Many dealers are currently facing a wall of customers demanding year 2000 compliance - while they, in turn, are facing a wall of resistance from manufacturers. In fact, only two weeks ago I saw an article in PC Dealer reporting that one leading US manufacturer had been accused of falsely advertising its PCs as year 2000-compliant by a specialist Y2K software house. While this matter was quickly cleared up, it did nothing to improve confidence levels within our customer base.
Dealers bring users and manufacturers together. Our ability to match customer needs with a manufacturer's products provides an invaluable service to both. But if dealers don't take appropriate steps to protect themselves, their position will be under threat.
Dealers are watching the growing concern among customers as the millennium bomb draws closer to detonation. And as time passes, we are receiving fewer polite enquiries and more official communiques, as managing directors and legal departments demand total compliance of the products we are selling.
We are even witnessing threats from long-standing customers and sales prospects. Insurance companies are leaning on their customers and citing professional indemnity if companies don't address Y2K properly. Quite reasonably, people are so unnerved by the millennium problem that they are going to take whatever steps they can to protect themselves.
As dealers, we are increasingly left to fight these frontline battles for our suppliers, even though we have no control over the products they make or whether their components are Y2K-compliant. This should not be our problem - the manufacturers should take responsibility themselves.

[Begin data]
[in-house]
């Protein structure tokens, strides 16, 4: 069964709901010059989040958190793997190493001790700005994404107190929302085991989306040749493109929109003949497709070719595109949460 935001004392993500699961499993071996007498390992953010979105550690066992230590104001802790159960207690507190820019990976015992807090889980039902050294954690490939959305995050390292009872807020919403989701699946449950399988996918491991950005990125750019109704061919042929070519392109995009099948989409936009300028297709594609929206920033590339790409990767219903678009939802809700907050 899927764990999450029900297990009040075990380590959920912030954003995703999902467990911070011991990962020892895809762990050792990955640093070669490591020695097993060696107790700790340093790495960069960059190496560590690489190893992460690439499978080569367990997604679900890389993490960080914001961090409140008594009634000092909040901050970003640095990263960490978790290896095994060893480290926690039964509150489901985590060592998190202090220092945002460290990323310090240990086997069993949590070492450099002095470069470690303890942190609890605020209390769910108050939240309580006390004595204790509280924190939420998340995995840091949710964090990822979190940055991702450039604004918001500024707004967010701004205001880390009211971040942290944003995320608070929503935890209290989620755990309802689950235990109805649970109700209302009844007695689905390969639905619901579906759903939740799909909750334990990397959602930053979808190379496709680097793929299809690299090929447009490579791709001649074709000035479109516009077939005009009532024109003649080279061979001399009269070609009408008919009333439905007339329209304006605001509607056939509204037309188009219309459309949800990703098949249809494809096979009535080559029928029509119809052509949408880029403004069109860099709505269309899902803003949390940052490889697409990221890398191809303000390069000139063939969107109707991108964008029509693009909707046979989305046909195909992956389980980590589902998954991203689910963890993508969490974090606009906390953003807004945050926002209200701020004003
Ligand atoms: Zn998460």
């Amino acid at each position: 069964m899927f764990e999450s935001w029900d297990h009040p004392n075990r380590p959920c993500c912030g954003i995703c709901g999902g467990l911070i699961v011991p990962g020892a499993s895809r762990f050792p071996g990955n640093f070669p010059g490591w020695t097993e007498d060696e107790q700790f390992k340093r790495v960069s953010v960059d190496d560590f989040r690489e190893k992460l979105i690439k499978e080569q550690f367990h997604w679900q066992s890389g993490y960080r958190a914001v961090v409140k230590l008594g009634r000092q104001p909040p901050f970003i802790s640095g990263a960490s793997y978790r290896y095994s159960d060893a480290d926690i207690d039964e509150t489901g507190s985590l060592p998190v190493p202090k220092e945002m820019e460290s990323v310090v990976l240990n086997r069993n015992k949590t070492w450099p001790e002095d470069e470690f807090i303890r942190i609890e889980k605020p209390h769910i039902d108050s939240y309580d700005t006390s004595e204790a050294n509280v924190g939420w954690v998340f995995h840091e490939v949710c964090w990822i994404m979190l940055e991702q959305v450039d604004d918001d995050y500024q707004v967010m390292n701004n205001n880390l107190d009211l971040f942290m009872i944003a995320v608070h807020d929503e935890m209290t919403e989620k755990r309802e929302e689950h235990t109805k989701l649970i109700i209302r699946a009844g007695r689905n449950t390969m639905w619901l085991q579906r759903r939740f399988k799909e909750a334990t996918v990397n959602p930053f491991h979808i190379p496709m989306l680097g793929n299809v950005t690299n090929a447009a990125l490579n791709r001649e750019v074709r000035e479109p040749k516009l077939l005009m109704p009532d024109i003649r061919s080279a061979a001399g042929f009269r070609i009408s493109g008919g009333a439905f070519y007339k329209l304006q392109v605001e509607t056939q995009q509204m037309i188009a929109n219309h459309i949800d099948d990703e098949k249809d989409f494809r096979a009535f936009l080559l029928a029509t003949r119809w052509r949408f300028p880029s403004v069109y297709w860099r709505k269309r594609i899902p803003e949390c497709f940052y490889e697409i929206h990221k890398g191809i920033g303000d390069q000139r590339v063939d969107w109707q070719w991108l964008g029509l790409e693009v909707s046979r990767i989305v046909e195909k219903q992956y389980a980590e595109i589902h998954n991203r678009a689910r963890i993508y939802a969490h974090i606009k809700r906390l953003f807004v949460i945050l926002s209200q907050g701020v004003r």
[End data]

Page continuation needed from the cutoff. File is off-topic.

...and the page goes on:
It seems obvious that the Y2K problem, or at least its solution, lies with the manufacturers of the hardware and software. They are the ones that can fix the problem at source and the ones that should logically be bringing solutions to their customers.
Our request is that manufacturers take a more responsible stance and be compelled - by their own code of practice or by legal statute - to ensure that their goods are Y2K-compliant. When customers don't get what they need from their hardware or software, they complain to the dealer.
And if the dealer can't fix the problem, that relationship is poisoned.
Initially, customers might just swap to another dealer, but eventually the whole channel will suffer.
However, we don't need to wait for the manufacturers any longer. We are already advising our customers on Y2K issues, showing them exactly how to comply and helping them out even when they add non-compliant kit to the compliant hardware they've bought from us.
To accomplish this, we need to invest in dedicated tools, such as PinPoint's ClickNet Y2K hardware and software compliance checker, which we can also sell on to customers. Aimed at the network manager, the product is an extremely powerful online database which details levels of PC software compliance, severity of the problem and corrective action to be taken.
A general skills shortage, combined with mounting Y2K problems, is making life a misery for many network managers.
By using this product, we can guarantee to our customers that we only ship compliant hardware. All PCs sold can now be certified internally with the software by checking that the PC Bios will recognise the date change. Compliant PCs are then labelled accordingly prior to shipment.
Ultimately, we need our customers' businesses to survive Y2K - and we want to survive alongside them. Surely manufacturers should want the same thing?
Nigel Ball is marketing manager at Transputec Computers.
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